The Cost of Not Understanding Probability Theory
People who fall for this fallacy, do so because of a fundamental misunderstanding of how probability works. They combine the probability of past events (irrelevant for independent trials), with that of future events. With the example above, some people would also erroneously conclude that “tails is long due to come up” and as such would think that it’s more likely to occur.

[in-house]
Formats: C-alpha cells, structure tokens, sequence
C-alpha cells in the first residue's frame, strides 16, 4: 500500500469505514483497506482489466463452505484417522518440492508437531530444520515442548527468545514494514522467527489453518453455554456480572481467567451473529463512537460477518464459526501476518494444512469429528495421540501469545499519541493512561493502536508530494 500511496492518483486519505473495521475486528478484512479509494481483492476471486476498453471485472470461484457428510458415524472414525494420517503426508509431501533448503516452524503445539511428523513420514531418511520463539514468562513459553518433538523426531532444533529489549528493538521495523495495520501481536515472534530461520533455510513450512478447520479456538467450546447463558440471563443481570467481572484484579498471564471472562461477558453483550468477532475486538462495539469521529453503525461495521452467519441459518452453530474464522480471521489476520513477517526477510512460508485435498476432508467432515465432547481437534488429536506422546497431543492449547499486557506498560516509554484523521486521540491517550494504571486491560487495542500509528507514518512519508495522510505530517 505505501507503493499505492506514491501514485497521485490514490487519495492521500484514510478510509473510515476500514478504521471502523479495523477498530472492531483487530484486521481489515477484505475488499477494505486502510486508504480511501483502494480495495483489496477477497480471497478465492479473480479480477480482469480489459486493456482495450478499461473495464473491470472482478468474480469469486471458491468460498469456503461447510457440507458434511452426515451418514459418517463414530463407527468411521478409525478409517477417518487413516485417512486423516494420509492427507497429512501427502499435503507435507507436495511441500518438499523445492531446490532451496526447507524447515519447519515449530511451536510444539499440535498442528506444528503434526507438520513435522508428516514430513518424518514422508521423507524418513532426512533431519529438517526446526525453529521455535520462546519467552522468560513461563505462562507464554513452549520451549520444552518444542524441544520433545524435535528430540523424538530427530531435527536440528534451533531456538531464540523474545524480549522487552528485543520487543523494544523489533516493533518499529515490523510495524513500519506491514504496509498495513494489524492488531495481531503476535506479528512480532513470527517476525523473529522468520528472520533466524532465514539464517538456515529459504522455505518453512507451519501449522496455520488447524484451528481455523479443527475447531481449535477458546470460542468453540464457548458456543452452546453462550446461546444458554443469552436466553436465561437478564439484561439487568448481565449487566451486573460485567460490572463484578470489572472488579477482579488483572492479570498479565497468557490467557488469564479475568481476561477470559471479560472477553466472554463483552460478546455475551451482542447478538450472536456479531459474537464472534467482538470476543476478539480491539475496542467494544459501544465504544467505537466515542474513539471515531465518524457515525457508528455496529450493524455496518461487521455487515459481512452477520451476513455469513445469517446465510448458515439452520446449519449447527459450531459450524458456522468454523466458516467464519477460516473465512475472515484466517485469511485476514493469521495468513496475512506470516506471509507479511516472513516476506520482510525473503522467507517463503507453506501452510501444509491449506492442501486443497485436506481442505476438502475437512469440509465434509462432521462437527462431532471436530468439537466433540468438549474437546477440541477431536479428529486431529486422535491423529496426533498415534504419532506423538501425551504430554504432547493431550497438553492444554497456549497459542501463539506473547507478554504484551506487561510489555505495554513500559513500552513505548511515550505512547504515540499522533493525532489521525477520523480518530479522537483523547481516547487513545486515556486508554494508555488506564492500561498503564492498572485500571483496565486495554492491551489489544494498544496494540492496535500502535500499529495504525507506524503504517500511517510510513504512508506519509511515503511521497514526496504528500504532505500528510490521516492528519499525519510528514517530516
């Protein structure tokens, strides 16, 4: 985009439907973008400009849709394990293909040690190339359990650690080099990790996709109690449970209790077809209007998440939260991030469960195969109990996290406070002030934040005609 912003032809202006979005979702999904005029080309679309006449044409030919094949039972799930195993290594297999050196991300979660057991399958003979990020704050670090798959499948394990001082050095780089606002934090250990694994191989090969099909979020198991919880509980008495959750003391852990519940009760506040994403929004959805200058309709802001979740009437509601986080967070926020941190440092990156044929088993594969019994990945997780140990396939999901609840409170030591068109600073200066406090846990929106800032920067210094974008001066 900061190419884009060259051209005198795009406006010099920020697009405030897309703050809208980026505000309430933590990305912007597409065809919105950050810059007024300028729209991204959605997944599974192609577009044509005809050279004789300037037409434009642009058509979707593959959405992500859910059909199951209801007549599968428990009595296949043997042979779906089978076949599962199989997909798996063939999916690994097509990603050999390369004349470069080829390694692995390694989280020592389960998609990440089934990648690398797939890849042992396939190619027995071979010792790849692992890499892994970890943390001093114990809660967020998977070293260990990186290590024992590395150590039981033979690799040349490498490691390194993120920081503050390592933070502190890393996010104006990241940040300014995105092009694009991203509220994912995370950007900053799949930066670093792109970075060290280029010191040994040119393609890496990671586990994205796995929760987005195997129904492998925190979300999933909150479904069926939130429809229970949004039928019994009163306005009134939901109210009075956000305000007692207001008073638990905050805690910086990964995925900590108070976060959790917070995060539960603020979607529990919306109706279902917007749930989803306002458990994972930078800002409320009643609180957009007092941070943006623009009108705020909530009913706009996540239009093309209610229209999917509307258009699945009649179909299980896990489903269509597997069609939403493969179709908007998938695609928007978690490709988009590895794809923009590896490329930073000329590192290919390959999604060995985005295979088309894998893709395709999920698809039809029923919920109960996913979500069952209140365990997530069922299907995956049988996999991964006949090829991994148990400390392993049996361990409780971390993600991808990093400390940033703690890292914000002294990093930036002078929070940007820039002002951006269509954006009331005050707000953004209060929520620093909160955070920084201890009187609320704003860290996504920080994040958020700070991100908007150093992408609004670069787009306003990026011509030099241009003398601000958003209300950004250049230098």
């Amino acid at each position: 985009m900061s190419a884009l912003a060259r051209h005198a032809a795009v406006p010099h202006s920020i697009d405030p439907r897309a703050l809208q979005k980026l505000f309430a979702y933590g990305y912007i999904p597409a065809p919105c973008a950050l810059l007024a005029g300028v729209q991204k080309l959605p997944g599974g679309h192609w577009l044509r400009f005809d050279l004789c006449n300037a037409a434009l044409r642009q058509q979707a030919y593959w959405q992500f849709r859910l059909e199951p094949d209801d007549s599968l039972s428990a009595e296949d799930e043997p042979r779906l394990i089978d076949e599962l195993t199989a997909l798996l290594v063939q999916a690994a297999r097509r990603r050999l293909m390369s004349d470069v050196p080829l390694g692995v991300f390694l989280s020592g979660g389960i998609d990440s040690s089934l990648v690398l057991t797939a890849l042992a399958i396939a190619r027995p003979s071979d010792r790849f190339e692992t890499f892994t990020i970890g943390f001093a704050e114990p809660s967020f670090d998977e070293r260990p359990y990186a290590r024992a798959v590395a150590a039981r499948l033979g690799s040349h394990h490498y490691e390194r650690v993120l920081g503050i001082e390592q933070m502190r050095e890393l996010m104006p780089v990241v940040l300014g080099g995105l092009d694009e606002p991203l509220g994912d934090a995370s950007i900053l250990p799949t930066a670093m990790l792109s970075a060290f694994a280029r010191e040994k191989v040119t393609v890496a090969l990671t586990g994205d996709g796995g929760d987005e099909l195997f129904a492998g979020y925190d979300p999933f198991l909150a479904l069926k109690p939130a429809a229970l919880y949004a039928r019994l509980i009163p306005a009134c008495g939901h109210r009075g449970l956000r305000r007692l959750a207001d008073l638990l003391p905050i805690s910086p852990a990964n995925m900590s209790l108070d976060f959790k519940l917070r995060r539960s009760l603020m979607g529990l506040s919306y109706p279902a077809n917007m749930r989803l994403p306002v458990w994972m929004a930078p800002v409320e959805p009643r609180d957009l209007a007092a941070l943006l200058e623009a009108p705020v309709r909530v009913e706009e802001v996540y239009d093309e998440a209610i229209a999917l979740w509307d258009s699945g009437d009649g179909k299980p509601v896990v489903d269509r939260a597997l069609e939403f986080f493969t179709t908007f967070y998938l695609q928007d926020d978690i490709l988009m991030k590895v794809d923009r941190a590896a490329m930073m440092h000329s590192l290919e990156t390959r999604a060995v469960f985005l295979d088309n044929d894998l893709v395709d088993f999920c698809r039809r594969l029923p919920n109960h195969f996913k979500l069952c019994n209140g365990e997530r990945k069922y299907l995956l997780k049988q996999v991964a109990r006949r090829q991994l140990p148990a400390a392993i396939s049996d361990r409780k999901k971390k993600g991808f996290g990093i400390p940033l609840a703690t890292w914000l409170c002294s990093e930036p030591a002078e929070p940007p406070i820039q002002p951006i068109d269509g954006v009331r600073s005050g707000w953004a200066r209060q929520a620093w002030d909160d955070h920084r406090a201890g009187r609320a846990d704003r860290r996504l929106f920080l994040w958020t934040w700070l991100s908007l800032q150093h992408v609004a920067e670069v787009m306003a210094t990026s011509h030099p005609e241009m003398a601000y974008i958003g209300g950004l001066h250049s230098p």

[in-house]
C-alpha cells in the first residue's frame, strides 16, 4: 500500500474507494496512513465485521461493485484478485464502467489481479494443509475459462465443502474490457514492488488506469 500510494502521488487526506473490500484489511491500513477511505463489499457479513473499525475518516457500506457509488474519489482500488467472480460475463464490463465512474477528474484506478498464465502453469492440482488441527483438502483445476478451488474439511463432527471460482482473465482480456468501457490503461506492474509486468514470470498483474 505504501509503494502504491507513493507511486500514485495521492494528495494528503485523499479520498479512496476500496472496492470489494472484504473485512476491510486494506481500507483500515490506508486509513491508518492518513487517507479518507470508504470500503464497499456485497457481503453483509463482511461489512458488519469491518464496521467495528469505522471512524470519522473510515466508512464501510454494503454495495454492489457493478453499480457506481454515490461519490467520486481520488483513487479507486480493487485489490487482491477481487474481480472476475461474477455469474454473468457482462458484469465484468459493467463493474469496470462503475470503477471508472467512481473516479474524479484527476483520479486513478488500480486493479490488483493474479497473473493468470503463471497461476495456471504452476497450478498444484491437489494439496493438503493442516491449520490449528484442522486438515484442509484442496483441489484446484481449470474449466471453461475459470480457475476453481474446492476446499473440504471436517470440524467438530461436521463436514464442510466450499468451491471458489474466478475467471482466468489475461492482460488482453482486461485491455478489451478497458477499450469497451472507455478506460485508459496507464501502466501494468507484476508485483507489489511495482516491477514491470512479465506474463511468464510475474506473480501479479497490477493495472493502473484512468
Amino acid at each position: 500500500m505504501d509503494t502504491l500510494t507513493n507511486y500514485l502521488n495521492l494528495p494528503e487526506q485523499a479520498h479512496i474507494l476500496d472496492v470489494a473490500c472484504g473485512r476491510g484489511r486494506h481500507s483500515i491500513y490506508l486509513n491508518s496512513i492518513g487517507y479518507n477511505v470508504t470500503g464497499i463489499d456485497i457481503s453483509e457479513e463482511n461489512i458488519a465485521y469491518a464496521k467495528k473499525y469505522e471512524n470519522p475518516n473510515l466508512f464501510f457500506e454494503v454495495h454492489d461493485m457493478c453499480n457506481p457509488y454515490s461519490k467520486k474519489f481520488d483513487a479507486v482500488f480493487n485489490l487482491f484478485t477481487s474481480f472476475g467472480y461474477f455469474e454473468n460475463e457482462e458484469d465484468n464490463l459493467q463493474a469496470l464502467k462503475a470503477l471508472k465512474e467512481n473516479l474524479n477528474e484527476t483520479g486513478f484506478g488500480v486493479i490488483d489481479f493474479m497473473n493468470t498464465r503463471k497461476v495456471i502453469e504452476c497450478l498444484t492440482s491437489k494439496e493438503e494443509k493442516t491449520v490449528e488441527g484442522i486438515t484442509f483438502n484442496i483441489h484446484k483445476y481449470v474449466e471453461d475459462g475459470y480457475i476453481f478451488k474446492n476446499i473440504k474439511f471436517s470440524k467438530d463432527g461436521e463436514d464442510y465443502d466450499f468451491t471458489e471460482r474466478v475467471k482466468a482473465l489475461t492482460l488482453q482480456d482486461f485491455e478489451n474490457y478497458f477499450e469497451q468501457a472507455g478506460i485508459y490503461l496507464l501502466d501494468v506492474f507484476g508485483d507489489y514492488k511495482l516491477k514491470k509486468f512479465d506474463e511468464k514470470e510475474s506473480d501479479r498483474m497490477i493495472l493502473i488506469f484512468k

This informal fallacy has contributed to the ruin of many gamblers over the years.